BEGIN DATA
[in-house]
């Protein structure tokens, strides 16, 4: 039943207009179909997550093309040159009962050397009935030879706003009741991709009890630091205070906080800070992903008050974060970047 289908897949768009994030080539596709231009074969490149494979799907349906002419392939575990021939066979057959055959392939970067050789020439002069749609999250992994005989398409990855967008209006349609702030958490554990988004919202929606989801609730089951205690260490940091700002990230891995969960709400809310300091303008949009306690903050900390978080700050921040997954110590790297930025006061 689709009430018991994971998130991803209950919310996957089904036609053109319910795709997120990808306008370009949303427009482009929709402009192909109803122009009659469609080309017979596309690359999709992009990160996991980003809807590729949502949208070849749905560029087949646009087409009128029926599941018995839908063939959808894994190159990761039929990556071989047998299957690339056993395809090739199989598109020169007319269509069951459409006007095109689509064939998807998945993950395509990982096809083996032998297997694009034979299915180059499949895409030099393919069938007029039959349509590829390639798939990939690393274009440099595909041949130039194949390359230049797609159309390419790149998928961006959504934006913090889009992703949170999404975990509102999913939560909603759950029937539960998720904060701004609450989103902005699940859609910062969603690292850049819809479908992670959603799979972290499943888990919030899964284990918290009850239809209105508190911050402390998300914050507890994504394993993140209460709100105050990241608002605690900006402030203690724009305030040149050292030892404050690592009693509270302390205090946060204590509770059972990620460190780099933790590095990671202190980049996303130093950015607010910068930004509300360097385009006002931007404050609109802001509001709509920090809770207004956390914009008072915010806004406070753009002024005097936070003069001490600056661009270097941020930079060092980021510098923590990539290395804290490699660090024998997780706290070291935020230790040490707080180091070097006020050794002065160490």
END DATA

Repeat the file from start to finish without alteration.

[in-house]
């Protein structure tokens, strides 16, 4: 039943207009179909997550093309040159009962050397009935030879706003009741991709009890630091205070906080800070992903008050974060970047 289908897949768009994030080539596709231009074969490149494979799907349906002419392939575990021939066979057959055959392939970067050789020439002069749609999250992994005989398409990855967008209006349609702030958490554990988004919202929606989801609730089951205690260490940091700002990230891995969960709400809310300091303008949009306690903050900390978080700050921040997954110590790297930025006061 689709009430018991994971998130991803209950919310996957089904036609053109319910795709997120990808306008370009949303427009482009929709402009192909109803122009009659469609080309017979596309690359999709992009990160996991980003809807590729949502949208070849749905560029087949646009087409009128029926599941018995839908063939959808894994190159990761039929990556071989047998299957690339056993395809090739199989598109020169007319269509069951459409006007095109689509064939998807998945993950395509990982096809083996032998297997694009034979299915180059499949895409030099393919069938007029039959349509590829390639798939990939690393274009440099595909041949130039194949390359230049797609159309390419790149998928961006959504934006913090889009992703949170999404975990509102999913939560909603759950029937539960998720904060701004609450989103902005699940859609910062969603690292850049819809479908992670959603799979972290499943888990919030899964284990918290009850239809209105508190911050402390998300914050507890994504394993993140209460709100105050990241608002605690900006402030203690724009305030040149050292030892404050690592009693509270302390205090946060204590509770059972990620460190780099933790590095990671202190980049996303130093950015607010910068930004509300360097385009006002931007404050609109802001509001709509920090809770207004956390914009008072915010806004406070753009002024005097936070003069001490600056661009270097941020930079060092980021510098923590990539290395804290490699660090024998997780706290070291935020230790040490707080180091070097006020050794002065160490």